Jerry Saltzman

I have worked for the past twenty years addressing issues of oppression directed at a variety of groups as a social justice advocate, in my clinical practice as a psychotherapist and in my university teaching At present I am focusing this work within the context of a counseling psychology program devoted to training graduate students in psychology to become therapists. In my teaching I emphasize multicultural competence and a social justice perspective as a key factor in performing excellent clinical work. Multicultural competence involves becoming aware of and deconstructing biases and attitudes that harmfully effect others, which are emanate from one¹s social conditioning based on one¹s cultural background (race, class, gender, religion, sexual orientation, etc.). It also includes understanding the systemic (institutional) basis of privilege and marginalization and its profound effects on individual lives and relationships among individuals and

Because the dynamics of privilege and marginalization are so deeply embedded in our views of ourselves and our relationships to others, this issue is addressed in every course I teach and is woven into the more traditional psychological curriculum It also forms the core of two courses: Multicultural Perspectives in Psychology and Clinical Treatment of Internalized Oppression. In the latter course students learn about the
mechanisms of oppression and its internalization. They also examine the ways they have been oppressed based on race, gender, class, sexual orientation, etc. Finally I do a counseling demonstration with each student which is designed to show how clients can deconstruct the internalized messages based on the oppression directed at their socially constructed groups. These demonstrations are deeply moving and powerful, and demonstrate in profound ways the deep hurt caused by oppression and ways to free oneself from that hurt. The issue of reparations is directly addressed in Multicultural Perspectives with an emphasis on discussing the ways it can be addressed within the scope of therapeutic practice. I get consistent reports from students who have taken these two courses that they have, in different spheres, become more committed social justice advocates.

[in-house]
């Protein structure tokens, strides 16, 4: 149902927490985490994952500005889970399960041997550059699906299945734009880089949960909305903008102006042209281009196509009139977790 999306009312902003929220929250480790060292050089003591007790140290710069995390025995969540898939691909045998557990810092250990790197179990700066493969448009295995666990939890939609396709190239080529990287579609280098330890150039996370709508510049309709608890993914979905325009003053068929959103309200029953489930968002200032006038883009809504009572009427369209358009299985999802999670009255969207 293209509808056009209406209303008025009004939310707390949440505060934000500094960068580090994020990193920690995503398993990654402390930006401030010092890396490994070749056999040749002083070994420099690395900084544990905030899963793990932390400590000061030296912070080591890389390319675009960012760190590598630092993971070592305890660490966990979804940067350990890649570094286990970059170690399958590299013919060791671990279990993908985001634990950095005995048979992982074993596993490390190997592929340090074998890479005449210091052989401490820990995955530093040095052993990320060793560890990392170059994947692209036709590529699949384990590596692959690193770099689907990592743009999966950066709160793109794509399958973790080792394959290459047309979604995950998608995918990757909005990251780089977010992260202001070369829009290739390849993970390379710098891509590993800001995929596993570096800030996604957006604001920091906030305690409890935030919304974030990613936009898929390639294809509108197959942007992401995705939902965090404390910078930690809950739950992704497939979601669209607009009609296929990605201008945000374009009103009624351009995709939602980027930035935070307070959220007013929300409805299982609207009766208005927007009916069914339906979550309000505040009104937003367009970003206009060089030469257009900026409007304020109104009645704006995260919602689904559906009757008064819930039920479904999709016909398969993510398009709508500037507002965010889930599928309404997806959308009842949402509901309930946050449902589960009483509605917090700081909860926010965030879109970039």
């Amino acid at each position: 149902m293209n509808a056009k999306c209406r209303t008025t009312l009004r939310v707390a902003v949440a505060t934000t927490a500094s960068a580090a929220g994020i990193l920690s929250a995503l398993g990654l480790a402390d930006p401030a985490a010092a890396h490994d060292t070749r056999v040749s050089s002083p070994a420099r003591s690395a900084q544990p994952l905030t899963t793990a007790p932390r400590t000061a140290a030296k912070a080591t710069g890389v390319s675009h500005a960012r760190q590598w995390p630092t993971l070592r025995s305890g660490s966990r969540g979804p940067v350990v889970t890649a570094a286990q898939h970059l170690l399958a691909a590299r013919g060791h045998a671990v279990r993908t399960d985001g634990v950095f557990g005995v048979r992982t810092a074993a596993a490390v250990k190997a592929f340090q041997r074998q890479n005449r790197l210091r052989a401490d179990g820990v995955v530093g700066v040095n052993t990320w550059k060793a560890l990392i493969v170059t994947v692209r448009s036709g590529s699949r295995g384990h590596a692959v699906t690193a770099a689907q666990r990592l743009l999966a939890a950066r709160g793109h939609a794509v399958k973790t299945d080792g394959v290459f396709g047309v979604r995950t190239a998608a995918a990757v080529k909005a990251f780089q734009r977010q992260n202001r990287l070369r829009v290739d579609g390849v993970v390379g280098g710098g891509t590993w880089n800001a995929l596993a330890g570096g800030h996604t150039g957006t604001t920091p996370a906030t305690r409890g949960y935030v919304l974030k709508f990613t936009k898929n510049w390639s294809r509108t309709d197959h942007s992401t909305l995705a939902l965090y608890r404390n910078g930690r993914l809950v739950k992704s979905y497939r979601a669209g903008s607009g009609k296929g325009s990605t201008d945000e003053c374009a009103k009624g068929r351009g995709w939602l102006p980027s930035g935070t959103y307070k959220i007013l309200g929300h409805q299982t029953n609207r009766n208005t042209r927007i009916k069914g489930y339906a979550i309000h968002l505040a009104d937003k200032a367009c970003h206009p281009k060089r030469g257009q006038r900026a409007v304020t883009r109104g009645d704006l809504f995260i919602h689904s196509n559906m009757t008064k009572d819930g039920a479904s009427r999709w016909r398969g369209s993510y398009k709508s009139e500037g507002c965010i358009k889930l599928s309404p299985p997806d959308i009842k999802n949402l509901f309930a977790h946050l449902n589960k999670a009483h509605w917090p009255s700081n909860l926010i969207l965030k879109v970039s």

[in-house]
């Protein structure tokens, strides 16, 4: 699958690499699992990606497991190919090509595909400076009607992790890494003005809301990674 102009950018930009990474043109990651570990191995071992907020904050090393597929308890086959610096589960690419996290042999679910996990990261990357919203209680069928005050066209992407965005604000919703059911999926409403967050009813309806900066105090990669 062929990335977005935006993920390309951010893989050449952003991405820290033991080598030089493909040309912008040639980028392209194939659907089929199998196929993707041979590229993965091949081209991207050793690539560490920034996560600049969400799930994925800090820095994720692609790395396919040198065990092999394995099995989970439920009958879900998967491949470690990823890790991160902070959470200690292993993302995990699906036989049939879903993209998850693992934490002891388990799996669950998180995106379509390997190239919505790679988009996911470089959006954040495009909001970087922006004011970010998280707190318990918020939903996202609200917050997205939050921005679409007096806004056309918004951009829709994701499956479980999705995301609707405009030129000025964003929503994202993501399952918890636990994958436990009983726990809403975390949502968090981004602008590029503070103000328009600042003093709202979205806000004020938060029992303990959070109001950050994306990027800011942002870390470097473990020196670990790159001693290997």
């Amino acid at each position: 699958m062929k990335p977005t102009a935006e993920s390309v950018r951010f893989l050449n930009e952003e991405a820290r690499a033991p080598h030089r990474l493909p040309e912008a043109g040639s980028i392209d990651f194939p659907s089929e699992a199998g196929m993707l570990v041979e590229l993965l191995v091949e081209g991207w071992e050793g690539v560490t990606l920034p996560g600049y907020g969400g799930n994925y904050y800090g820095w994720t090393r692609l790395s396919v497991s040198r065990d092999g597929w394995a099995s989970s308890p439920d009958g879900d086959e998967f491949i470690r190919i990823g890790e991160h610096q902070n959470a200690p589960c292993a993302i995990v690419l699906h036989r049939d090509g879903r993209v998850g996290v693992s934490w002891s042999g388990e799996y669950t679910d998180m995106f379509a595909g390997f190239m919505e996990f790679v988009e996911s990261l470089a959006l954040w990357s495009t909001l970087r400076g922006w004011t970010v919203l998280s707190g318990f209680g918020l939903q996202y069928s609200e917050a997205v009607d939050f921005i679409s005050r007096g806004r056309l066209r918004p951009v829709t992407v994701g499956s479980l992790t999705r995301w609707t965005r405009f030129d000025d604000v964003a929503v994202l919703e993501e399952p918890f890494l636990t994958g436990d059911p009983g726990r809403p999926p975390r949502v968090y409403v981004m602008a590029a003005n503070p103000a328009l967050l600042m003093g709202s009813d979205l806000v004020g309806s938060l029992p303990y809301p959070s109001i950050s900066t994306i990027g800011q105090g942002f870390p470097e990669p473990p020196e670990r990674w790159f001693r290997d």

In addition to teaching I am working with some faculty and students to design and implement conversations about racism and social justice among students, faculty, staff and administrators. The conversations are based on a model affirming the inherent worth and importance of every human being, and are geared to support all participants in their journey to widen their perspectives on the mechanisms of oppression in general and racism in particular. Participants are encouraged to use this awareness to push through the personal and socially imposed barriers to developing principled and caring relationships with participants who are different from them and, by extension, to members of all racial, ethnic and other socially defined groups.

Finally, I am starting an organization entitled Therapists for Personal and Social Transformation. Based on the model developed in Clinical Treatment of Internalized Oppression, it will train therapists and future therapists to better understand the mechanisms of social oppressions and their internalization, and to develop skills to use this information in their therapeutic practices, where substantial changes in awareness of social justice issues can take place because they so deeply impact the personal lives of the people we work with. For example, helping clients understand that many of their struggles are related to the ways they have been oppressed or privileged and not because of individual pathologies has affirming, empowering and liberating consequences for their self-concept and the conduct of their lives and relationships. Indeed, the personal is political!

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